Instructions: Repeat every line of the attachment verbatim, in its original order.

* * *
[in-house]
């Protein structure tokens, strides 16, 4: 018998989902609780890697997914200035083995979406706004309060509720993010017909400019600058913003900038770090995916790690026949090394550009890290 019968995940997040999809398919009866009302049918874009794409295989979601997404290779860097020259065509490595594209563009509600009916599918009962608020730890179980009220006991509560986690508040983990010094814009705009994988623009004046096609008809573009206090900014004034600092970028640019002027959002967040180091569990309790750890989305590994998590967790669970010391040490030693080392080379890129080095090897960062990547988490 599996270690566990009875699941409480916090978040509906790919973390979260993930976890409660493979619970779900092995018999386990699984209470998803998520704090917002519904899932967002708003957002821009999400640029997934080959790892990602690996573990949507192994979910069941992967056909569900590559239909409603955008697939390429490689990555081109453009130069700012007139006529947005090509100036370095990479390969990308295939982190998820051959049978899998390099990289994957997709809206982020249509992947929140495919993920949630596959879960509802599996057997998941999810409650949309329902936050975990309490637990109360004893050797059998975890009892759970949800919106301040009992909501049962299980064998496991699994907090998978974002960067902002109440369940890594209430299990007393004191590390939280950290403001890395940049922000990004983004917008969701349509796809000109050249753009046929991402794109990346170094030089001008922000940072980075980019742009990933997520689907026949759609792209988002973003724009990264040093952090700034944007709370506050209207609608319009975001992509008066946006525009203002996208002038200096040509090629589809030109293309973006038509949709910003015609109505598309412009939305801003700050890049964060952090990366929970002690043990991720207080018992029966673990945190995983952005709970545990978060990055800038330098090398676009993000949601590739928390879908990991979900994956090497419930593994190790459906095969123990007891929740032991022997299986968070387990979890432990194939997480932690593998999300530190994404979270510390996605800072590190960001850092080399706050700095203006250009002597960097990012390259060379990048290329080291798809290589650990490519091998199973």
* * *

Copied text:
[in-house]
């Protein structure tokens, strides 16, 4: 018998989902609780890697997914200035083995979406706004309060509720993010017909400019600058913003900038770090995916790690026949090394550009890290 019968995940997040999809398919009866009302049918874009794409295989979601997404290779860097020259065509490595594209563009509600009916599918009962608020730890179980009220006991509560986690508040983990010094814009705009994988623009004046096609008809573009206090900014004034600092970028640019002027959002967040180091569990309790750890989305590994998590967790669970010391040490030693080392080379890129080095090897960062990547988490 599996270690566990009875699941409480916090978040509906790919973390979260993930976890409660493979619970779900092995018999386990699984209470998803998520704090917002519904899932967002708003957002821009999400640029997934080959790892990602690996573990949507192994979910069941992967056909569900590559239909409603955008697939390429490689990555081109453009130069700012007139006529947005090509100036370095990479390969990308295939982190998820051959049978899998390099990289994957997709809206982020249509992947929140495919993920949630596959879960509802599996057997998941999810409650949309329902936050975990309490637990109360004893050797059998975890009892759970949800919106301040009992909501049962299980064998496991699994907090998978974002960067902002109440369940890594209430299990007393004191590390939280950290403001890395940049922000990004983004917008969701349509796809000109050249753009046929991402794109990346170094030089001008922000940072980075980019742009990933997520689907026949759609792209988002973003724009990264040093952090700034944007709370506050209207609608319009975001992509008066946006525009203002996208002038200096040509090629589809030109293309973006038509949709910003015609109505598309412009939305801003700050890049964060952090990366929970002690043990991720207080018992029966673990945190995983952005709970545990978060990055800038330098090398676009993000949601590739928390879908990991979900994956090497419930593994190790459906095969123990007891929740032991022997299986968070387990979890432990194939997480932690593998999300530190994404979270510390996605800072590190960001850092080399706050700095203006250009002597960097990012390259060379990048290329080291798809290589650990490519091998199973």